Phenolic acids

Phenolic phytochemicals can be categorized into three groups: phenolic acids, flavonoids, and stilbenes/lignans.

Phenolic acids refer to phenolic compounds that contain a single carboxylic acid group. They are a primary class of plant phenolic compounds and are found in various plant-based foods, including seeds, fruit skins, and vegetable leaves, with the highest concentrations. Plants produce these compounds to protect themselves from UV radiation, insects, viruses, and bacteria. Some plant species even produce phenolic compounds to hinder the growth of competing plants.

Strawberries primarily contain p-hydroxybenzoic acid and p-coumaric acid as their main phenolic acids, which are significant components of the berries. Chokeberries, on the other hand, are abundant in hydroxycinnamic acid derivatives, particularly chlorogenic acid and neochlorogenic acid.

Phenolic acids are also plentiful in cereals such as bread wheat, durum wheat, rye, hulless barley, and hull-less oat.

Based on their structure, phenolic acids can be classified into two distinct classes: derivatives of benzoic acid and derivatives of cinnamic acid. These compounds consist of a benzene ring bonded to either a carboxylic group (benzoic acids) or propenoic acid (cinnamic acids).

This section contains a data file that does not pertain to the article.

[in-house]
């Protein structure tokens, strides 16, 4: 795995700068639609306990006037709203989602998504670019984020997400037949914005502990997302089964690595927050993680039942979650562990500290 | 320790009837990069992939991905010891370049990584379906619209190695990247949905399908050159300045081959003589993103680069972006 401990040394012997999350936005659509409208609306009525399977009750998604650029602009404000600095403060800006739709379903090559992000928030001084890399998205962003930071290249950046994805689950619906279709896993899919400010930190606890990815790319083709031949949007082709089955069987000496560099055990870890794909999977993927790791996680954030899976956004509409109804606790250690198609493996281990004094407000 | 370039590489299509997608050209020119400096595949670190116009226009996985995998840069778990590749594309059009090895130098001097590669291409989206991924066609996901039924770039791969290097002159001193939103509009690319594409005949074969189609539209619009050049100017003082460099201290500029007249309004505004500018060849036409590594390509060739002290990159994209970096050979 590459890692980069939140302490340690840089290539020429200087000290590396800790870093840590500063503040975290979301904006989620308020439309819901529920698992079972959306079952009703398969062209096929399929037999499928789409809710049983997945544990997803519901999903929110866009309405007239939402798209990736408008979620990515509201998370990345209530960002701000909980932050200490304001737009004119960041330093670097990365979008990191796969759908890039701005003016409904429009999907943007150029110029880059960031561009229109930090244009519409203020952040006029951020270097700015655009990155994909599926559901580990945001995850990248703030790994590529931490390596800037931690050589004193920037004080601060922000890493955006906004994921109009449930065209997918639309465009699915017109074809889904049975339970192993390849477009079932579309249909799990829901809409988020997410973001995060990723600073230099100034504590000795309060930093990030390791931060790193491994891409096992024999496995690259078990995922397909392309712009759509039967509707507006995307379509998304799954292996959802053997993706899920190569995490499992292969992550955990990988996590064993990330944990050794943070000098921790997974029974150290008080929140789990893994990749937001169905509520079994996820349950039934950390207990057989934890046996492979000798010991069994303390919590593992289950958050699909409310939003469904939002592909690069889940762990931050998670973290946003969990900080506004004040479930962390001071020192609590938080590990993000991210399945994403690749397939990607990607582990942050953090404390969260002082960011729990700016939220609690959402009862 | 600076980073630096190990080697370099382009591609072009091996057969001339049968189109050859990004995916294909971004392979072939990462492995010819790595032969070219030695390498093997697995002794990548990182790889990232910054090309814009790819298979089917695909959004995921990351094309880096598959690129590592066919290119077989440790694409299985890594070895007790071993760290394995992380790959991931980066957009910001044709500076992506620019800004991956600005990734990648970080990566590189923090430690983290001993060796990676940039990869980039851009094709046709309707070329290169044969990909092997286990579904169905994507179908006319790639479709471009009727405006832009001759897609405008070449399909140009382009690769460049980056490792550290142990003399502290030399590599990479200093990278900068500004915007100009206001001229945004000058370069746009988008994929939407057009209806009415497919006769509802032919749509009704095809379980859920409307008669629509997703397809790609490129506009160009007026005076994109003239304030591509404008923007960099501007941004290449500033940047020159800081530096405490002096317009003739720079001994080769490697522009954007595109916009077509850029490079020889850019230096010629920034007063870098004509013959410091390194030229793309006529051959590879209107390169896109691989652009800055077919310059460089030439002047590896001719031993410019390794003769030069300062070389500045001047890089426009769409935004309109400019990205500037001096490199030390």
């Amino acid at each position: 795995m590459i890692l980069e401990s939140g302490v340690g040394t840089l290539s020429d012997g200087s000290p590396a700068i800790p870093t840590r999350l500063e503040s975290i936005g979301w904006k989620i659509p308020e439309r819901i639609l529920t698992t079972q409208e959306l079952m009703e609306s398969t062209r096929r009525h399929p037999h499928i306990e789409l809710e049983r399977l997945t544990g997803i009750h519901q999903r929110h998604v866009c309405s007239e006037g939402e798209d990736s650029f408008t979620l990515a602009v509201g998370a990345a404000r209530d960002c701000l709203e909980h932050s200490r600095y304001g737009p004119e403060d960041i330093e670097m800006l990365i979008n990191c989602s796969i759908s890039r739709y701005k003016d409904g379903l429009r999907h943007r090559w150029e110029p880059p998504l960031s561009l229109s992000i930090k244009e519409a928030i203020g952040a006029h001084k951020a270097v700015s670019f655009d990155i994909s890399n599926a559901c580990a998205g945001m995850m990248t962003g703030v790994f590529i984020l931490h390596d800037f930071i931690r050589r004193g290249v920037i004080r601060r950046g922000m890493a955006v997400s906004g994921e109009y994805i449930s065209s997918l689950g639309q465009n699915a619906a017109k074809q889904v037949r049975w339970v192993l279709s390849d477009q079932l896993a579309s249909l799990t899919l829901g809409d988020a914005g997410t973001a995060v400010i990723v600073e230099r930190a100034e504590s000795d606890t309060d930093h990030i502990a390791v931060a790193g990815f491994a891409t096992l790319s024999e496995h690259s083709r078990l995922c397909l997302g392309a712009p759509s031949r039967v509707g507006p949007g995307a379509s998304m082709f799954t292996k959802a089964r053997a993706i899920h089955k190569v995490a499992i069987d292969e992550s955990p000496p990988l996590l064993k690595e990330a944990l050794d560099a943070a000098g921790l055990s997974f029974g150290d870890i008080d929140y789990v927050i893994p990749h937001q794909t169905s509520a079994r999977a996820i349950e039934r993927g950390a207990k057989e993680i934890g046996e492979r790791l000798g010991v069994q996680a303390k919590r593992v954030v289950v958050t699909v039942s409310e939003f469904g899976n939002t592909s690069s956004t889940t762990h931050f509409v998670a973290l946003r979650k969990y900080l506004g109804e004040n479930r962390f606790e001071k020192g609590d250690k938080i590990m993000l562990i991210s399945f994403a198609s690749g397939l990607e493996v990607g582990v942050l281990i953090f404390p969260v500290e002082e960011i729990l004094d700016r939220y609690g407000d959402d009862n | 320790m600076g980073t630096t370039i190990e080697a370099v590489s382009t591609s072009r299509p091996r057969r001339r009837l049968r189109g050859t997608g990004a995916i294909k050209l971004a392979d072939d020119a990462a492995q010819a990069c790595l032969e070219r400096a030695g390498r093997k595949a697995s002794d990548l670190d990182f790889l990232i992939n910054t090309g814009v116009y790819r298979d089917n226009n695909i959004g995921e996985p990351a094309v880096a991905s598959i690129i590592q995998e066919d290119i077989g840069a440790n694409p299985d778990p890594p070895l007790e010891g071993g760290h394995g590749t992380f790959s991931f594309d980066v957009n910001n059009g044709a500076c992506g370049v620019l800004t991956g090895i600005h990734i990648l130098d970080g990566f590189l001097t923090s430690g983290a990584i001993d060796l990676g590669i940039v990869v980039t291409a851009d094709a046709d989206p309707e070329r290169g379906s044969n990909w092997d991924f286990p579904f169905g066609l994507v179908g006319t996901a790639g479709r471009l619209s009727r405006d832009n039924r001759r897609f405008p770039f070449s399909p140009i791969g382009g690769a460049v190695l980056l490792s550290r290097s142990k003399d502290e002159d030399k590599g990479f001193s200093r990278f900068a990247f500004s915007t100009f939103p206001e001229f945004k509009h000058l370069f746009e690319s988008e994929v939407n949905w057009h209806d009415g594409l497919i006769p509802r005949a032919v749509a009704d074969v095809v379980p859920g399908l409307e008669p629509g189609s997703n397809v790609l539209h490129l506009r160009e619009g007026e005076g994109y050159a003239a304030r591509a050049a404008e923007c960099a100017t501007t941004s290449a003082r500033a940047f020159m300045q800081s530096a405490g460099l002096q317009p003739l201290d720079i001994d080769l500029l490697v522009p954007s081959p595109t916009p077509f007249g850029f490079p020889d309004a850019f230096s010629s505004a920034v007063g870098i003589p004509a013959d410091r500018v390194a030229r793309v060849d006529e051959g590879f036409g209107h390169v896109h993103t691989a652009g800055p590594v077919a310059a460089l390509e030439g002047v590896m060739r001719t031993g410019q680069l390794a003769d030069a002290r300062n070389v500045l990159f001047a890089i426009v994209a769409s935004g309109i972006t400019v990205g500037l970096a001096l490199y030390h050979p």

Examples of benzoic acid derivatives include p-hydroxybenzoic acid, salicylic acid, gallic acid, and ellagic acid. Common cinnamic acid derivatives include p-coumaric acid, caffeic acid, and ferulic acid.

Phenolic acids have been linked to the color, sensory qualities, and nutritional and antioxidant properties of foods. They are easily absorbed through the intestinal tract walls and offer health benefits to humans as antioxidants, aiding in the prevention of cell damage caused by free-radical oxidation reactions. Phenolic acids exhibit significantly higher in vitro antioxidant activity compared to well-known antioxidant vitamins. Although multiple mechanisms are involved, the primary mode of antioxidant activity is believed to be radical scavenging through hydrogen atom donation.
Phenolic acids

Recent Posts

The Most Popular Articles

RSS Food Processing

Hypertension and Diet

Processing of Food

Food Science and Human Nutrition

  © Blogger templates Newspaper by 2008

Back to TOP